Businesses exist in perpetuity whilst some are meant to operate for a limited period towards a particular project. Section 102 of the Companies and Other Business Entities Act [Chapter 24:31] require companies to satisfy the Solvency and Liquidity Test at a given time. Financial statements are also prepared on a going concern basis unless there is winding up or a project for which an enterprise was established is coming to an end. Paragraph 26 of International Accounting Standard 1 (IAS 1) requires management to consider factors which might affect the going concern of a business and to disclose such in its financial statements in line with paragraph 25. Net liability, adverse key financial ratios, negative operating cash flows, inability to pay creditors, inability to adhere to loan agreements, loss of key management, loss of major market and failure to meet minimum capital thresholds are indicators of going concern challenges. Subordination agreements may be used to guarantee going concern in circumstances where a business has a debt overhang.
Parties to a subordination agreement
A subordination agreement is done between a business and the creditor, who becomes the subordinated creditor. A subordinated debt will rank lower than other debts, which assumes the rank of senior debt when it comes to payment preference and will usual become due and payable once senior debts are fully paid. The major creditor to a business facing going concern issues should be engaged to consider and agree to the subordination arrangement. All liabilities owing by the business to the subordinated creditor becomes subordinated debt.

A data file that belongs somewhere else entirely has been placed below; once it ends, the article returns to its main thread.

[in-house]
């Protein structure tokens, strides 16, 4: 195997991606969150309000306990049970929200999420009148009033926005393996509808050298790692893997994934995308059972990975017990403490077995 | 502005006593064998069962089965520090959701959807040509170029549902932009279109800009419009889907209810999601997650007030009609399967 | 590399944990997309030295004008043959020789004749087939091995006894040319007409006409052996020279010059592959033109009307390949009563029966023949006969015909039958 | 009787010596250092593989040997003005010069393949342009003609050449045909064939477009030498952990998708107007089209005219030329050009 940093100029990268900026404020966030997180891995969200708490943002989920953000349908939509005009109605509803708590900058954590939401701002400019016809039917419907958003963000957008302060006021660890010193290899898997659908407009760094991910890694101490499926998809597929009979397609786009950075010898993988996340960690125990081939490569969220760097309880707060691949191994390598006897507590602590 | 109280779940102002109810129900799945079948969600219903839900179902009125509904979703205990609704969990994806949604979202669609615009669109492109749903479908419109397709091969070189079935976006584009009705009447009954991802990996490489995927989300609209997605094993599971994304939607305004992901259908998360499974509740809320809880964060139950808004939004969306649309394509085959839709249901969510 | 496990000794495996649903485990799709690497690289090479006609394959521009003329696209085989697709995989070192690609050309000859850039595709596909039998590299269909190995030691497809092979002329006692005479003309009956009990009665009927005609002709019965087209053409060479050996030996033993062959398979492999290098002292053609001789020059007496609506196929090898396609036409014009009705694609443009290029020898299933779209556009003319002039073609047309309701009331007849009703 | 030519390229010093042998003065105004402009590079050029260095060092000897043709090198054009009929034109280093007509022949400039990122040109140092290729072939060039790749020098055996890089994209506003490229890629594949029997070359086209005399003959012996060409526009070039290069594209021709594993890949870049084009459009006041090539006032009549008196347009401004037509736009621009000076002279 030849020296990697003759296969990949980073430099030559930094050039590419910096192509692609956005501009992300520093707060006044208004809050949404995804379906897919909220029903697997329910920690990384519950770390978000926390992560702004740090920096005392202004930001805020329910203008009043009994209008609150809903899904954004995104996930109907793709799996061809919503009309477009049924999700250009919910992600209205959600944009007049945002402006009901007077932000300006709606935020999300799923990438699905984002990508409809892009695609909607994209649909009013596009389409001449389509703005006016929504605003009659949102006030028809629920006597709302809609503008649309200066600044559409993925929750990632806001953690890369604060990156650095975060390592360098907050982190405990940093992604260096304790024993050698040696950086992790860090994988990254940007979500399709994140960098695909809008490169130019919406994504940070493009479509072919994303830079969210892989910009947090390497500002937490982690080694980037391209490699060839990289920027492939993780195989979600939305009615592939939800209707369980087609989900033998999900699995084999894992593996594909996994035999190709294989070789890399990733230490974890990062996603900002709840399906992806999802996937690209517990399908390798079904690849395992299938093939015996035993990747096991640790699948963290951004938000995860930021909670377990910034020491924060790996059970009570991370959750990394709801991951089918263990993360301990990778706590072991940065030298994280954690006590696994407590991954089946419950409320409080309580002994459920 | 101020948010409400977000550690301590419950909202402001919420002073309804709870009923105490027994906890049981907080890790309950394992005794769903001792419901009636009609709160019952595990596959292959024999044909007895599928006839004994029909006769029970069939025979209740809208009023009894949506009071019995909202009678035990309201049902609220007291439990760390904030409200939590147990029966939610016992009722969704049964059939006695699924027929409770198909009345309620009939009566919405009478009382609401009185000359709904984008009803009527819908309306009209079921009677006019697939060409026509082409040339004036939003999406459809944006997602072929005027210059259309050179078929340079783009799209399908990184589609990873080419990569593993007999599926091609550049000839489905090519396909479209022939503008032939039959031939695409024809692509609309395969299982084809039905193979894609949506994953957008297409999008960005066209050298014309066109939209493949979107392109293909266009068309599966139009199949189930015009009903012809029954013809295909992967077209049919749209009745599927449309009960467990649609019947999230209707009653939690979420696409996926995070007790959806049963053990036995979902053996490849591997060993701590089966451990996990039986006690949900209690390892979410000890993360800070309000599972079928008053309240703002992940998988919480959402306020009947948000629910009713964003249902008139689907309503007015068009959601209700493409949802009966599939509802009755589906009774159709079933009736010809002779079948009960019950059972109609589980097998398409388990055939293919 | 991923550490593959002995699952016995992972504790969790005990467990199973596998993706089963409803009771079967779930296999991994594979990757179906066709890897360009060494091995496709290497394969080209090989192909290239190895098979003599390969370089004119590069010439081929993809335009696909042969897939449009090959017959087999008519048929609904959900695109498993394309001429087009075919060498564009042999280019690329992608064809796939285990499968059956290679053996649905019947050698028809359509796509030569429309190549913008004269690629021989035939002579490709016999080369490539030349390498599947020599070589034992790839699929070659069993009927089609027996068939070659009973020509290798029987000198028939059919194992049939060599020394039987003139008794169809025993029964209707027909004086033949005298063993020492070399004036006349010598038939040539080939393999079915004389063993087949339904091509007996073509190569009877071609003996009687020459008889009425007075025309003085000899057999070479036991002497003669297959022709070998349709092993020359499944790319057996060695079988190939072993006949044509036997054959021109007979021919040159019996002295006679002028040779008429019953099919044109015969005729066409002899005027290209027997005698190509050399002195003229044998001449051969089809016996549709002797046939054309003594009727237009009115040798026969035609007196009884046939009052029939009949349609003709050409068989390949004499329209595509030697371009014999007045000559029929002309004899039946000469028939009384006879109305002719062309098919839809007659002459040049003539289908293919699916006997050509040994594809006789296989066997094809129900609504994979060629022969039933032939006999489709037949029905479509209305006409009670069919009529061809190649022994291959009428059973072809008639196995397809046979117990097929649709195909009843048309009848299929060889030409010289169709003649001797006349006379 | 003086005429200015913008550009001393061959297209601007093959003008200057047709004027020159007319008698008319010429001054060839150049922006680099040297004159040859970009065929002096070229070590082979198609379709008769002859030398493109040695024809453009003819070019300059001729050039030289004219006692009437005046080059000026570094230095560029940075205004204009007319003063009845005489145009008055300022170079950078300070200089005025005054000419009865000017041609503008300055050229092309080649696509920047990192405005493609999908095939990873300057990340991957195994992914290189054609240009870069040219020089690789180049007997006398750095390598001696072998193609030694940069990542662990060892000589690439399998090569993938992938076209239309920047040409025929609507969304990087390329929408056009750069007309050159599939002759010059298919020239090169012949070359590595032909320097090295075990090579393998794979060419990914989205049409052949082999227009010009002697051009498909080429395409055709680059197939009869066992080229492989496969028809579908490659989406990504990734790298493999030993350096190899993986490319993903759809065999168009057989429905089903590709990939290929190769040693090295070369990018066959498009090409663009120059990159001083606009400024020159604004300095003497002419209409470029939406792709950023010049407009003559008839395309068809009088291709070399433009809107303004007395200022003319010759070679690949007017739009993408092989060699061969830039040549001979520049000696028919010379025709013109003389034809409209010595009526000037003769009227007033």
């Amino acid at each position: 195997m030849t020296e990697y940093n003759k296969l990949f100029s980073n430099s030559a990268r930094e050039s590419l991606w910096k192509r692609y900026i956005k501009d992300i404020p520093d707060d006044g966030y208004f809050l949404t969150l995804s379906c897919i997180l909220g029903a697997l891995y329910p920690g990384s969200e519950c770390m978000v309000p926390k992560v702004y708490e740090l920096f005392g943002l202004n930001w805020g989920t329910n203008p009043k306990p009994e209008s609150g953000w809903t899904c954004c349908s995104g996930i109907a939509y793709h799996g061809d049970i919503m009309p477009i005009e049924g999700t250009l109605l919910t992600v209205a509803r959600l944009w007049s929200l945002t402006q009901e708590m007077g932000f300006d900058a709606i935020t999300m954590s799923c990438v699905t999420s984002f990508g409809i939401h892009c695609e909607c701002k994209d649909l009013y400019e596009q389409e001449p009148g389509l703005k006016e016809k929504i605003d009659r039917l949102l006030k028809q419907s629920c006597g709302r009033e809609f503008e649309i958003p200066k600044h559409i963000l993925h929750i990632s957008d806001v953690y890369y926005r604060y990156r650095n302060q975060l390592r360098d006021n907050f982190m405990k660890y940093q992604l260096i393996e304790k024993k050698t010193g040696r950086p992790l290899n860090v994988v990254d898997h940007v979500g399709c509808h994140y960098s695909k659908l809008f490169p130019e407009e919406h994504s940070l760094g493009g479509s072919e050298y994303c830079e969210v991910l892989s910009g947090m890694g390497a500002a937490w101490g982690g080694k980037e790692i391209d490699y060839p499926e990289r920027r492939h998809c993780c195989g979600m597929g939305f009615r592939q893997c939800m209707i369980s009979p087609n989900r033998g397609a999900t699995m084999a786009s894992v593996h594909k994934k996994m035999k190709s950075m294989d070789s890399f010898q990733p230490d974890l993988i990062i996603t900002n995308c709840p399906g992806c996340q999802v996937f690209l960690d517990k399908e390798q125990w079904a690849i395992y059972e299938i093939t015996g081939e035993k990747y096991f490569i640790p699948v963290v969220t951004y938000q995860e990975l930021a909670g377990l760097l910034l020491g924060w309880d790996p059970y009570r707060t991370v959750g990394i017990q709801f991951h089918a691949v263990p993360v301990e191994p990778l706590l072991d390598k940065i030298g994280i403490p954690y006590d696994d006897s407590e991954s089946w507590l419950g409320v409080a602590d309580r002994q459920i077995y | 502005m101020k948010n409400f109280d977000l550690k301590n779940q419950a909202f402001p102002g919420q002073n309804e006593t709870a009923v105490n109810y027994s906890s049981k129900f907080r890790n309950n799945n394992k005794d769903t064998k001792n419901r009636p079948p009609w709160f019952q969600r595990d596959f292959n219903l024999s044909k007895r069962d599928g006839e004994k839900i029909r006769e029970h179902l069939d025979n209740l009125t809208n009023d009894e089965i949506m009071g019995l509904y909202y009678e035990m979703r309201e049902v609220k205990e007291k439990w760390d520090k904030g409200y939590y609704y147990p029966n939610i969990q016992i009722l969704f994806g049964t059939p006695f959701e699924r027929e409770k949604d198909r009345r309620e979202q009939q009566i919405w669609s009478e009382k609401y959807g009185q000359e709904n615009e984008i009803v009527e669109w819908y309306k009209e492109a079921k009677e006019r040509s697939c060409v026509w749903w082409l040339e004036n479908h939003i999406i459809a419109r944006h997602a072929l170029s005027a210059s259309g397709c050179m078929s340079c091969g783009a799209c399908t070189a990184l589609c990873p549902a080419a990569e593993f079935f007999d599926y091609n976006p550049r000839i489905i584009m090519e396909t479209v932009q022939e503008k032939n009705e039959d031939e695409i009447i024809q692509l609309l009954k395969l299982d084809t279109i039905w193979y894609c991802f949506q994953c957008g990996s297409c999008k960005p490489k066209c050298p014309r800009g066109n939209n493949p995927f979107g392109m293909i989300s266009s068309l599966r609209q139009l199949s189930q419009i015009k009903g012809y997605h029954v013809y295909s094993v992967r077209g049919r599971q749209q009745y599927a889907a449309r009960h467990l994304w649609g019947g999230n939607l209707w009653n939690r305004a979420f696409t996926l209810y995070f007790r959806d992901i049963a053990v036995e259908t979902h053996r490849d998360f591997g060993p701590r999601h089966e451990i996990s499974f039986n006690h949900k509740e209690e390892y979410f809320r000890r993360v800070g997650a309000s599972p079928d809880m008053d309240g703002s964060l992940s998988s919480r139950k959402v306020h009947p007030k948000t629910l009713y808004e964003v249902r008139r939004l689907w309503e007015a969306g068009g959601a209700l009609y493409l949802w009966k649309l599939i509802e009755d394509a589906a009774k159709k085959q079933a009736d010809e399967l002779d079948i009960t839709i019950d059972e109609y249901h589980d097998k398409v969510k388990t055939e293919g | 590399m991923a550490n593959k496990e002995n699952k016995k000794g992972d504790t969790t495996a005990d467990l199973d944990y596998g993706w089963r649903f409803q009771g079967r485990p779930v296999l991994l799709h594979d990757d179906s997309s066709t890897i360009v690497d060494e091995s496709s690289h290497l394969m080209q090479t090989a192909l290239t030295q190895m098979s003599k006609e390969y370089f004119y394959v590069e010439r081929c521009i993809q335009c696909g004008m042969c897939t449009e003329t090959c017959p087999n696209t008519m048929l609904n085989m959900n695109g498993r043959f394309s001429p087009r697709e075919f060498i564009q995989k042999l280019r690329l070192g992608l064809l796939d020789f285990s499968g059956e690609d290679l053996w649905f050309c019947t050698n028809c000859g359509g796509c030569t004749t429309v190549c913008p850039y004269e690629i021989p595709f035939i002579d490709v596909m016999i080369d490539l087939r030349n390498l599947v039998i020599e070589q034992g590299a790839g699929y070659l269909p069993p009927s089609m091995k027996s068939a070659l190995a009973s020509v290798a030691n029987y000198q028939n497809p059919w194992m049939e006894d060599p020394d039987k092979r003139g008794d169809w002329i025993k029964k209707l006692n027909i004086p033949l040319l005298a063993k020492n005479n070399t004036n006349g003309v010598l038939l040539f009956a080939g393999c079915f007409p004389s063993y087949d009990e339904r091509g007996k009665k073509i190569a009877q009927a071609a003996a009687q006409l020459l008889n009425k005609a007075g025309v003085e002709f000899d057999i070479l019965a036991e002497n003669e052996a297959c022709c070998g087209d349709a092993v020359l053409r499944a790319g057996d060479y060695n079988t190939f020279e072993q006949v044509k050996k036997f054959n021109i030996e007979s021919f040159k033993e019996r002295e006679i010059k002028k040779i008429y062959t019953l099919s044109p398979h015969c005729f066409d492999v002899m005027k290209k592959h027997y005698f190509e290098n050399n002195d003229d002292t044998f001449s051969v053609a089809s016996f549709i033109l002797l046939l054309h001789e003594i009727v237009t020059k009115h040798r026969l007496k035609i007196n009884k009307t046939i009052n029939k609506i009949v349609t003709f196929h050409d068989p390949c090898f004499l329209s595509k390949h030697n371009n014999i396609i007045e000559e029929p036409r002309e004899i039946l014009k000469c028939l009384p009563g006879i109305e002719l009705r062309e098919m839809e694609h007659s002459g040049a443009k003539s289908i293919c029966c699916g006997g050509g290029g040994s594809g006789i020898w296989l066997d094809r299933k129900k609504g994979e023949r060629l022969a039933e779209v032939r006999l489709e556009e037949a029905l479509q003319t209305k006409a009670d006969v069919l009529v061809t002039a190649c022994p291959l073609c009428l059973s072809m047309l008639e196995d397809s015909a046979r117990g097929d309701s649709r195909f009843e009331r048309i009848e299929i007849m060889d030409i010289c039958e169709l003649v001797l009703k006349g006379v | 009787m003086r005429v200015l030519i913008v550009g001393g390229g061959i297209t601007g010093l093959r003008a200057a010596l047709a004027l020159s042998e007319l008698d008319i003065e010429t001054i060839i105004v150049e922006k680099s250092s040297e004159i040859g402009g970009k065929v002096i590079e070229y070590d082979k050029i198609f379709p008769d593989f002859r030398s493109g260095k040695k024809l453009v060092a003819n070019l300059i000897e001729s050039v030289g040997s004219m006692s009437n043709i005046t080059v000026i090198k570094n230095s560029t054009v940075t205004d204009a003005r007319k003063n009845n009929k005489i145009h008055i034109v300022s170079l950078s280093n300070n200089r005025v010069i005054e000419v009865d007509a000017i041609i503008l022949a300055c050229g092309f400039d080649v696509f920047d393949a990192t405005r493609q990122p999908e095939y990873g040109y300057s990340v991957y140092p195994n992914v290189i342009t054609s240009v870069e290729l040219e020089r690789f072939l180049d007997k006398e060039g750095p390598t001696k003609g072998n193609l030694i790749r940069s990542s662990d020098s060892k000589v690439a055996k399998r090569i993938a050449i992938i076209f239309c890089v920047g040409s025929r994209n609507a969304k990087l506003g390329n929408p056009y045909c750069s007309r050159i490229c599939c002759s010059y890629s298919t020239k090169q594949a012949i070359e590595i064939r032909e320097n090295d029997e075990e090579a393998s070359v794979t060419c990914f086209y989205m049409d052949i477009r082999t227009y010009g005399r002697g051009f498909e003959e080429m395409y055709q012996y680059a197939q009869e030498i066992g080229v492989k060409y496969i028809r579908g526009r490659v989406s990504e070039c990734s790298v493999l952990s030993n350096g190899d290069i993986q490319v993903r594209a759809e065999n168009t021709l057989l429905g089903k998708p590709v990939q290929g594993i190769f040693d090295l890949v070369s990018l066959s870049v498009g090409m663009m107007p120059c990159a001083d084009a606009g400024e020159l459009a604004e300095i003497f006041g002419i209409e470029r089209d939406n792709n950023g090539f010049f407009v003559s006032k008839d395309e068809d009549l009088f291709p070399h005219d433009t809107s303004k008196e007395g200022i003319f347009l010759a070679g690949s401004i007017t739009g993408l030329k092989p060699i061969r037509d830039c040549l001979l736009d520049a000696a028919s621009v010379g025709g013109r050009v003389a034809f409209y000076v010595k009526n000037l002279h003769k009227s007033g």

Structuring subordination agreements
There is need to identify debts due to the subordinated creditor which are being subordinated and consider the terms and conditions of the subordinated debt as well as the period and/or duration of subordination. Whilst audit firms consider a business's ability to operate for one year following the time of audit, its critical to align the period of debt subordination to the business's capacity to meet going concern requirements, hence the period of subordination may be for a period longer than one year. The creditor agreeing to subordination should undertake not to claim the debt, or receive benefits such as interest, guarantee or indemnity. Subordination should also be limited to identified debts forming the senior debt and there can be provisions to limit further borrowing and/or for business to seek subordinated creditor consent for any new debts.
To protect the subordinated creditor, a subordination agreement may not be amended, waived or released without prior consent of the subordinated creditor and/or in some cases the senior creditor where a number of creditors are party to the agreement. The consent if required to allow for amendments shall not be unreasonably withheld or delayed. Basically, amendments may be done with regards to the period of subordination in view of the business performance and ability to operate sustainably as a going concern.
Enforcement and benefits
Subordination agreements are binding on the parties and remain in force until the discharge date, which is the time when senior debt has been paid off and/or an agreed level of liability has been reached. Parties may choose arbitration and/or subject agreement to the laws of the country and/or any neutral jurisdiction when it comes to international parties. Both the business and the subordinated creditor should benefit from the arrangement in that the business continues as a going concern whilst the creditor is assured of repayment due to improved capacity.
The content of this article is intended to provide a general guide to the subject matter. Specialist advice should be sought about your specific circumstances.